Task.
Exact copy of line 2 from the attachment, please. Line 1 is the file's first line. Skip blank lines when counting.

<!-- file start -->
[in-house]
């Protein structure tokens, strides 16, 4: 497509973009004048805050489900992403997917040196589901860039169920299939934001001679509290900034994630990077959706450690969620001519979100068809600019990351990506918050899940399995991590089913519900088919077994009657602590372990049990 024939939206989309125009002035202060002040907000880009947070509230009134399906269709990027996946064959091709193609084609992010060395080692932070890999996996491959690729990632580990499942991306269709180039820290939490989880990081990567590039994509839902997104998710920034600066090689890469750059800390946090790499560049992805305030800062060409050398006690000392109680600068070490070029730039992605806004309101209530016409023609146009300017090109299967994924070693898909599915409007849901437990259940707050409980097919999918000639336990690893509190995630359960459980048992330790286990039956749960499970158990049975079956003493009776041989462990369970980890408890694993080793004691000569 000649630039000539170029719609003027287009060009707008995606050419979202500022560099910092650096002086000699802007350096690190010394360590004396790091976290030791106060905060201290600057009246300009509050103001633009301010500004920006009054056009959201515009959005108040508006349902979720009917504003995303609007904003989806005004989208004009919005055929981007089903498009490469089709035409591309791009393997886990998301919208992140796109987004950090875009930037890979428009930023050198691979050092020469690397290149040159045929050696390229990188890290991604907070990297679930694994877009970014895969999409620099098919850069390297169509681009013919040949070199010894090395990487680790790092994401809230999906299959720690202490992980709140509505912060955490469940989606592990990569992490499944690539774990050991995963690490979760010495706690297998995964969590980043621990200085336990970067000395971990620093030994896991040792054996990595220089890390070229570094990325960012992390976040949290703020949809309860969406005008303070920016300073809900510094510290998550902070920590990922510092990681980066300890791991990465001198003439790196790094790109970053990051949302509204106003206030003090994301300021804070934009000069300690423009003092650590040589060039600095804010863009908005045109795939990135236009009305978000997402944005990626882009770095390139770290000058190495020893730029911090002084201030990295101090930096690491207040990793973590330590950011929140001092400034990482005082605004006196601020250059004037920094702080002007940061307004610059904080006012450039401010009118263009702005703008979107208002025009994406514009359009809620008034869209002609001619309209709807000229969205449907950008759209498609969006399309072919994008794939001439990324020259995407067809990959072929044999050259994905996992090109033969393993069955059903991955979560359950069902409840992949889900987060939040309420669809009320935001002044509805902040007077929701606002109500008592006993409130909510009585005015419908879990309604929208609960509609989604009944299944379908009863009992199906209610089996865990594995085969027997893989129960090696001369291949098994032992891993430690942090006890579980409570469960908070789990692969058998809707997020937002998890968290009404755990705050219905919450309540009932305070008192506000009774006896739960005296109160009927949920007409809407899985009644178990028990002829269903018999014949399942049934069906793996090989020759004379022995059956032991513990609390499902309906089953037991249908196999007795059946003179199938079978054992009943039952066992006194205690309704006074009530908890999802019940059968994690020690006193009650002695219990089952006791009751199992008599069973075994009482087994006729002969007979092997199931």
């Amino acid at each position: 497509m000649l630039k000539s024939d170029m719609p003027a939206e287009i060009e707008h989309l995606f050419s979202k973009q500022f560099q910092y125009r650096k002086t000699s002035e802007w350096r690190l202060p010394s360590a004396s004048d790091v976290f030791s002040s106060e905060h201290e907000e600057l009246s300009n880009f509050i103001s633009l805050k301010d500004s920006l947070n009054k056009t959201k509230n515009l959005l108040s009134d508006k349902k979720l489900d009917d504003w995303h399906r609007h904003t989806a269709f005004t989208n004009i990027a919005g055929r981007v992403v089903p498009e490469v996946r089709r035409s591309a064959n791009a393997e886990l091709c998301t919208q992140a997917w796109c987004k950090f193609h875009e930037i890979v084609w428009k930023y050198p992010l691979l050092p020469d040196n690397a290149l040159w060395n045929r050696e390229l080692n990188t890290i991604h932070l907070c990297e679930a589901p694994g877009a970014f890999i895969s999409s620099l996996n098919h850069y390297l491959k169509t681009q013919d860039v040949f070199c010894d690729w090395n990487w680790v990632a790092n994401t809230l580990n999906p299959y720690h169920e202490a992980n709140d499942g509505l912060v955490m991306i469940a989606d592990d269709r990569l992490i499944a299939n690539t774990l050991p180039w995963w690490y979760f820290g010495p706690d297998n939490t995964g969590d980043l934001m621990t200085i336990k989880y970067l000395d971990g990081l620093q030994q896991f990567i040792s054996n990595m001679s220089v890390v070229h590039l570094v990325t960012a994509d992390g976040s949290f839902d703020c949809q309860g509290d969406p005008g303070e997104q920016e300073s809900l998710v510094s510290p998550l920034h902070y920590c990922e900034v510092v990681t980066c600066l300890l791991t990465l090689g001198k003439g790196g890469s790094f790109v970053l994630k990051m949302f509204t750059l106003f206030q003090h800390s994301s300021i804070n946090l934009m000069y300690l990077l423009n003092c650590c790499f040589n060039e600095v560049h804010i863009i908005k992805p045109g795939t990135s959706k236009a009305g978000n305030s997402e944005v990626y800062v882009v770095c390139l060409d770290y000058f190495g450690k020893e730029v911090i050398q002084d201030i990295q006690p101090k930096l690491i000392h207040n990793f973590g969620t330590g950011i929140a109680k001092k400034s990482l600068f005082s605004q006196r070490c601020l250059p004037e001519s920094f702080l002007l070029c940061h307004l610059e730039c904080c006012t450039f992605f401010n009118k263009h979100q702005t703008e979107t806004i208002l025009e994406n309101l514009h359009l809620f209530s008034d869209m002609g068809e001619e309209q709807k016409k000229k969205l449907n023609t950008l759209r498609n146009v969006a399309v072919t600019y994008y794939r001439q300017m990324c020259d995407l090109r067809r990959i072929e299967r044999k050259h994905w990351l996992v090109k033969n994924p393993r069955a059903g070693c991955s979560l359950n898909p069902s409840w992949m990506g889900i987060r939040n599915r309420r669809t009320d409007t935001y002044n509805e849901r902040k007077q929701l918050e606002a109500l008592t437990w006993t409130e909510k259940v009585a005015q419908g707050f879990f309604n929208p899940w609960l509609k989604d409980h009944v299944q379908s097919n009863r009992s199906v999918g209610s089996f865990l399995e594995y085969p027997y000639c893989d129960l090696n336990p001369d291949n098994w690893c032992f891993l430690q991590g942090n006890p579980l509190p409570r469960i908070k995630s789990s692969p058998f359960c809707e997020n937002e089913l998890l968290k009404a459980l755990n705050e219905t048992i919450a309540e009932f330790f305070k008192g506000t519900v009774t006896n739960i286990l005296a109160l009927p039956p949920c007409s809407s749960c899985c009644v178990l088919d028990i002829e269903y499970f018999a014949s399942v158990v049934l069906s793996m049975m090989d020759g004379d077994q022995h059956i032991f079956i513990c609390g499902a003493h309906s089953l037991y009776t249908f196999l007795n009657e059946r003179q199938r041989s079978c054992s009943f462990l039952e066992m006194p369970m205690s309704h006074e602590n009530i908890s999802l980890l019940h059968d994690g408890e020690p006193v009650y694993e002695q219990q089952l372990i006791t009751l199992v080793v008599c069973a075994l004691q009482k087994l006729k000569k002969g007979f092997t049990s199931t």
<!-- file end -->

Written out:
């Protein structure tokens, strides 16, 4: 497509973009004048805050489900992403997917040196589901860039169920299939934001001679509290900034994630990077959706450690969620001519979100068809600019990351990506918050899940399995991590089913519900088919077994009657602590372990049990 024939939206989309125009002035202060002040907000880009947070509230009134399906269709990027996946064959091709193609084609992010060395080692932070890999996996491959690729990632580990499942991306269709180039820290939490989880990081990567590039994509839902997104998710920034600066090689890469750059800390946090790499560049992805305030800062060409050398006690000392109680600068070490070029730039992605806004309101209530016409023609146009300017090109299967994924070693898909599915409007849901437990259940707050409980097919999918000639336990690893509190995630359960459980048992330790286990039956749960499970158990049975079956003493009776041989462990369970980890408890694993080793004691000569 000649630039000539170029719609003027287009060009707008995606050419979202500022560099910092650096002086000699802007350096690190010394360590004396790091976290030791106060905060201290600057009246300009509050103001633009301010500004920006009054056009959201515009959005108040508006349902979720009917504003995303609007904003989806005004989208004009919005055929981007089903498009490469089709035409591309791009393997886990998301919208992140796109987004950090875009930037890979428009930023050198691979050092020469690397290149040159045929050696390229990188890290991604907070990297679930694994877009970014895969999409620099098919850069390297169509681009013919040949070199010894090395990487680790790092994401809230999906299959720690202490992980709140509505912060955490469940989606592990990569992490499944690539774990050991995963690490979760010495706690297998995964969590980043621990200085336990970067000395971990620093030994896991040792054996990595220089890390070229570094990325960012992390976040949290703020949809309860969406005008303070920016300073809900510094510290998550902070920590990922510092990681980066300890791991990465001198003439790196790094790109970053990051949302509204106003206030003090994301300021804070934009000069300690423009003092650590040589060039600095804010863009908005045109795939990135236009009305978000997402944005990626882009770095390139770290000058190495020893730029911090002084201030990295101090930096690491207040990793973590330590950011929140001092400034990482005082605004006196601020250059004037920094702080002007940061307004610059904080006012450039401010009118263009702005703008979107208002025009994406514009359009809620008034869209002609001619309209709807000229969205449907950008759209498609969006399309072919994008794939001439990324020259995407067809990959072929044999050259994905996992090109033969393993069955059903991955979560359950069902409840992949889900987060939040309420669809009320935001002044509805902040007077929701606002109500008592006993409130909510009585005015419908879990309604929208609960509609989604009944299944379908009863009992199906209610089996865990594995085969027997893989129960090696001369291949098994032992891993430690942090006890579980409570469960908070789990692969058998809707997020937002998890968290009404755990705050219905919450309540009932305070008192506000009774006896739960005296109160009927949920007409809407899985009644178990028990002829269903018999014949399942049934069906793996090989020759004379022995059956032991513990609390499902309906089953037991249908196999007795059946003179199938079978054992009943039952066992006194205690309704006074009530908890999802019940059968994690020690006193009650002695219990089952006791009751199992008599069973075994009482087994006729002969007979092997199931």